If the person being summoned does not want to go to the summoning beis din, then he can suggest an alternative one.  Most communities have accepted the custom of the Nitva offering three alternate batei din for the toveah to choose from. If they cannot find a mutually acceptable beis din, a “joint bet din” is formed by a procedure called zabla where each side picks one judge. The two judges that were picked select a third judge together, and the three judges together form the beis din. Once both parties respond, the beis din administrator sets up a mutually convenient time to meet. Some batei din have a set location, while oftentimes the hearing will take place at a designated location like an office or shul. The RAA receives many calls a week for gitten cases,  choshen misphat  and conversions; many of the inquiries are referred to from the Israel rabbinical courts. The dayanim will not hear one side of a dispute unless the opposing side is present. A judge who has preconceived opinions or any other prejudice must recluse himself from the case. Cases can vary in time depending on their complexity and willingness of both parties to adhere to rulings, but  a session may last only one to two hours; complicated cases may require multiple visits.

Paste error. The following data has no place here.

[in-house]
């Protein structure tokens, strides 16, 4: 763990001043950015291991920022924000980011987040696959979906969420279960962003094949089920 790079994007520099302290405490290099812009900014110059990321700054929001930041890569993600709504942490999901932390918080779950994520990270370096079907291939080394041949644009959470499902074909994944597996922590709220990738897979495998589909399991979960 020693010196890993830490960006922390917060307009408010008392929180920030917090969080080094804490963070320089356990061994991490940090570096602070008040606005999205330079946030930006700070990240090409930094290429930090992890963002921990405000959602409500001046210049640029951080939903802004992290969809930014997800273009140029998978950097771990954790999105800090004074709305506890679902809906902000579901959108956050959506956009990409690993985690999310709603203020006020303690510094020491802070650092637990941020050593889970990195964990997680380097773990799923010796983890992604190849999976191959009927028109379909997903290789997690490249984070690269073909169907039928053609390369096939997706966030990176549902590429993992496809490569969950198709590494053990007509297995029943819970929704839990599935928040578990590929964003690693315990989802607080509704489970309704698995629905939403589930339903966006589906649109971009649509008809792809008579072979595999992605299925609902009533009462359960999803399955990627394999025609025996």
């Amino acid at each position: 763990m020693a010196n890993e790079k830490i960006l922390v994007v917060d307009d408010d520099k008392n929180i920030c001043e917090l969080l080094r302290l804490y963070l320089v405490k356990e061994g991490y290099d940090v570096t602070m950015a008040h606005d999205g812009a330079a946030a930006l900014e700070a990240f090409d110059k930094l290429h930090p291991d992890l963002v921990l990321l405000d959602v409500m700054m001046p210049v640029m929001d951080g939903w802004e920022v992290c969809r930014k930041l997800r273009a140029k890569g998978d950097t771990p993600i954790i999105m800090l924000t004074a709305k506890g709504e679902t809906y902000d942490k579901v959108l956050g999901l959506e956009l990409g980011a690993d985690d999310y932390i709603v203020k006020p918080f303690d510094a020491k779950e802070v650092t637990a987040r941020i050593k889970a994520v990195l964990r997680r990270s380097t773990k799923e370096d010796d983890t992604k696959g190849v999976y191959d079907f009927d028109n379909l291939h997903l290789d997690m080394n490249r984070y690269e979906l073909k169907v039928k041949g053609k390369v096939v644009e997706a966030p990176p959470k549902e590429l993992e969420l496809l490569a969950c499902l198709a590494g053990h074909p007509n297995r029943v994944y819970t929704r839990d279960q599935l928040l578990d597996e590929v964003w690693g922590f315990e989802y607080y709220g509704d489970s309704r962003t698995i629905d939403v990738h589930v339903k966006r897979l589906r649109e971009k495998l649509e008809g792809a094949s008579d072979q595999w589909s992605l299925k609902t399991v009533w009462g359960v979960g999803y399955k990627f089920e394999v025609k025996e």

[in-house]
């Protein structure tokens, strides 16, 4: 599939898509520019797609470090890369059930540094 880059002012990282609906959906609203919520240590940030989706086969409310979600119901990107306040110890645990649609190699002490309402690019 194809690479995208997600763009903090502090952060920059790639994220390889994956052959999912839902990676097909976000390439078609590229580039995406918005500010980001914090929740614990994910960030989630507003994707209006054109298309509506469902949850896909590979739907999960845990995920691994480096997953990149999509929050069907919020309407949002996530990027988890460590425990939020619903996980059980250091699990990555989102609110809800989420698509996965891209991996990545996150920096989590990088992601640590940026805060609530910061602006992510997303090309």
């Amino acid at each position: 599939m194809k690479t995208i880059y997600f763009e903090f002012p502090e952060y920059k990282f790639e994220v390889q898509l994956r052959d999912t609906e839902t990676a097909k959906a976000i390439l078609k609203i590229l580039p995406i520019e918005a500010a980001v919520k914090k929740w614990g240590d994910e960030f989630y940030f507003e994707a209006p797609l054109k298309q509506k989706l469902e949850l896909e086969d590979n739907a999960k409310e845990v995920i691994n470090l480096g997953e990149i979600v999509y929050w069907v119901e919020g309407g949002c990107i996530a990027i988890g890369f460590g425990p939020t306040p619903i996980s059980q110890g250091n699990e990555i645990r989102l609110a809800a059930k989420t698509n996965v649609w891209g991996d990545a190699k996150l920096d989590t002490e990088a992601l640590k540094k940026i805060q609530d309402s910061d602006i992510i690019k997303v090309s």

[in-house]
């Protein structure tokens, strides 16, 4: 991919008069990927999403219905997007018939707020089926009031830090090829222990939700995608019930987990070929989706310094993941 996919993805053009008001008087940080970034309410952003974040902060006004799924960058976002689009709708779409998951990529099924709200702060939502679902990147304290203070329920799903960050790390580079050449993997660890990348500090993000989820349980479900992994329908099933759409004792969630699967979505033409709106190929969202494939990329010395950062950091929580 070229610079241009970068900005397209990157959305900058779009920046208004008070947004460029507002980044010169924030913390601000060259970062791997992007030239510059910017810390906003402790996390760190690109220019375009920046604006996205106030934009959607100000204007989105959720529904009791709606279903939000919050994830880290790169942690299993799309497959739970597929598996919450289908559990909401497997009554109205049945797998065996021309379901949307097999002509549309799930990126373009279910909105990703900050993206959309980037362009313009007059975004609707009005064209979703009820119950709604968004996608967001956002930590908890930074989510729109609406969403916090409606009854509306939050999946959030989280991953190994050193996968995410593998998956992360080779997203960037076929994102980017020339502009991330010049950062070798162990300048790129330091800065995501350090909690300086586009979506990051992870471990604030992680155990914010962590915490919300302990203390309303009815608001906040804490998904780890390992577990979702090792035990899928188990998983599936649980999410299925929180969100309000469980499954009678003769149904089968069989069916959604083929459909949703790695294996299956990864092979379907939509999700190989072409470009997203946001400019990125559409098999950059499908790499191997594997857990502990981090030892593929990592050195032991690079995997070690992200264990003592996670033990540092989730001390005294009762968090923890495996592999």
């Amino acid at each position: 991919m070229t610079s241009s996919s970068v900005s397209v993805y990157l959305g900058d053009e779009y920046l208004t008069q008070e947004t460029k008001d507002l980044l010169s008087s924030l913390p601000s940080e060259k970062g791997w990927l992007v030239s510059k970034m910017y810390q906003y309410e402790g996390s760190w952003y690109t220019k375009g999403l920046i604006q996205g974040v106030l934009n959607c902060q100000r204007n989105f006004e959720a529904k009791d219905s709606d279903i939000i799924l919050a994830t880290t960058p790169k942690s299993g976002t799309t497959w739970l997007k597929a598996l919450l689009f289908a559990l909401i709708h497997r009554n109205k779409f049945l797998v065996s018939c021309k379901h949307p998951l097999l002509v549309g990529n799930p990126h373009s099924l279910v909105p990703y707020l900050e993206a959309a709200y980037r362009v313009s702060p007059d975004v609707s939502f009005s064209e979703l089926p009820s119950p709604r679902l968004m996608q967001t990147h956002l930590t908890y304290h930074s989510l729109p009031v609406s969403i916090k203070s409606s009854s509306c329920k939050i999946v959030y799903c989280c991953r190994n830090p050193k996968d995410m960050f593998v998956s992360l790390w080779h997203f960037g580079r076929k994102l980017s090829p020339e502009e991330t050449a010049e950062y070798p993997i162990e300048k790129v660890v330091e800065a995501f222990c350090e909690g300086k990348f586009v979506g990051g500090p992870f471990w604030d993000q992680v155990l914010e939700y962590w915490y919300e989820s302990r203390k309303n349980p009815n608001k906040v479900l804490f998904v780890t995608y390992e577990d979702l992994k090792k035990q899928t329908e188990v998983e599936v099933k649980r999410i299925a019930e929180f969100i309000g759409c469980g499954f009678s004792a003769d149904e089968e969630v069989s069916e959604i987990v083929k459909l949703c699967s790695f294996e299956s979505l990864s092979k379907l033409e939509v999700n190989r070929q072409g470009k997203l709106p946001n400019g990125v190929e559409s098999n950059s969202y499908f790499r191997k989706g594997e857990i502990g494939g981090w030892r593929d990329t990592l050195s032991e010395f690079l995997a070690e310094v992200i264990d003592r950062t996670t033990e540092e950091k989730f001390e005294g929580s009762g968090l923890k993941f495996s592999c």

The hearing begins with the dayanim verifying the identity of both parties by asking for photo documentation. It was expected for both the litigant and defendant, as well as any witnesses to remain standing during the procedures, however, Shulchan Aruch allows all parties to remain seated since the people are weaker in today’s day and cannot concentrate if standing indefinitely. The litigant usually goes first telling his side of the story and presenting any evidence he has; the defendant follows. Thereafter, witnesses can testify. There should be five copies of evidence provided since it must be shared with everyone – the judges, and the other side. Batei din do not have the ability to subpoena witnesses, and witnesses are required to be observant males above age 13 who have no stake in the outcome of the din torah, and who are not related to either party. Two witnesses are required to establish a debt despite the debtor’s denial. Jewish law recognizes that in many circumstances testimony will only be available from witnesses who do not meet the criteria and will therefore accept testimony from other people, at least regarding financial claims.  Even though women cannot technically testify, they can attest to facts before the beis din. The testimony from interested parties such as relatives and employees is always taken with a grain of salt, even if they are allowed to testify. Witnesses do not attend the proceedings except during their testimony. There is no cross examination. If one side wants the beis din panel to ask a specific question to the other side or to the witnesses, they make that request to the panel, and the panel decides whether to ask. Unlike in secular court, witnesses are not sworn in, although they are obligated under Jewish law to tell the truth and the beis din preps them with the severity of false testimony.